Tahn Sharpe is a Sydney-based financial services journalist with a background in financial planning. He writes on advice, superannuation, investment, banking and insurance issues, is a certified SMSF Adviser and holds an Advanced Diploma of Financial Planning. Contact at tahn.sharpe@conexusfinancial.com.au
3 comments on “Industry super crisis reveals blind spots in APL research”
  1. Very well presented article.
    For me it is just a light into the issue of performance comparison more broadly. It is almost impossible to compare superfunds performance unless you have an equal asset allocation and, even then, the main asset classes have a broad selection to populate from.
    If, as this article suggests, there may be a liquidity issue if there is a run from COVID release applications, I would suggest the asset allocation is what is wrong, not the underlying asset selection.
    From what I understand, around 750m are expected to be out of work due to CV-19, a doubling of the current unemployment rate. If not for JobKeeper, the number would be 15% so the number is around 1.5m (potentially) eligible here but unlikely to be the actual that take this opportunity up.
    And remember, this is an opportunity of $10k twice over a period of 6-months. A lot of SGC rolls in during that time.

  2. Avatar Matthew Brown

    Why are Advisers now due for some governance review due to the Industry Fund crisis? This is just madness, Advisers have been very conscious and have been calling out Industry Super funds for over a decade for their blatant disregard for transparency, generous valuations of unlisted ill-liquid assets. Yes perhaps the “leaderboards” of returns for super funds looks fantastic and it helps the Executives and Directors of Industry Super funds justify their massive bonuses and salaries each year – BUT – these aren’t true valuations, these are made up returns and finally they are being caught out. Perhaps what is needed is a compulsory “independant valuation” of every asset held by these funds every 12 months, a true reflection of the value of the assets and also a true classification of the asset. If it cannot be sold easily like property and infrastructure and perhaps private equity, a much higher risk rating needs to be applied, much higher than equities, this then flows to the risk profile of the portfolios within the industry Super funds and disclosed to members.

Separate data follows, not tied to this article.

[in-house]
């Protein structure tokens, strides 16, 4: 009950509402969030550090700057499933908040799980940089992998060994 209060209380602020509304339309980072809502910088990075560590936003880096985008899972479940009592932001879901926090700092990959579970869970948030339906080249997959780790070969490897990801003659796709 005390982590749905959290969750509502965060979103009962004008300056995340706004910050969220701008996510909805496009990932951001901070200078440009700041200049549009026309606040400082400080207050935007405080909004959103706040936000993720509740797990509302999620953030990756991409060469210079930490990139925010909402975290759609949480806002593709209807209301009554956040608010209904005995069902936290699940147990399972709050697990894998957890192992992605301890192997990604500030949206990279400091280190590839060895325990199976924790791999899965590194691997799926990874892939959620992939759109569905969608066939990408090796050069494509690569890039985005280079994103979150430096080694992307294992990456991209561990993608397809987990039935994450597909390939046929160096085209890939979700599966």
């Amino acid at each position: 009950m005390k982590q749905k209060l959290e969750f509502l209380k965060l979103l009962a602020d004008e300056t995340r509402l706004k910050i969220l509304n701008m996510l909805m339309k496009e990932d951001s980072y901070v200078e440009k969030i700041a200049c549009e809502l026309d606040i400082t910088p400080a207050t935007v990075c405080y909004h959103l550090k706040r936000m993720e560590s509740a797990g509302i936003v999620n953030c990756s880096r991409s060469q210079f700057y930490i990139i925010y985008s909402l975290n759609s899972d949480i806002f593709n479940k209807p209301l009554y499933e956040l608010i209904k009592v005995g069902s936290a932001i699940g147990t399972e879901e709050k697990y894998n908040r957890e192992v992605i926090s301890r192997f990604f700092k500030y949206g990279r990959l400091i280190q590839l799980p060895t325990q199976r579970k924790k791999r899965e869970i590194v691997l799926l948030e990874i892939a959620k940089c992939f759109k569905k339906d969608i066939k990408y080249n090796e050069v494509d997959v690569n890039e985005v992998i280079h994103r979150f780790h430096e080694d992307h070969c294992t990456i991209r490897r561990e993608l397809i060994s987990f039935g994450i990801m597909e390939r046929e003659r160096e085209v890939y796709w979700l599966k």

I’m sorry, but Advisers are measured and held accountable for every single percentage over any asset class, judged on our assessment of every client, Industry super funds don’t even talk to their members. NO Advisers don’t need more governance review, Industry Super Funds need a full Royal Commission or at the very least – an Independent Government Review.

  3. Puttng something on your APL because it has performed well and because a research house says its “ok” is just plain lazy and a lesson that should have been learnt in the GFC. Our job as licensee is to protect advisers and clients.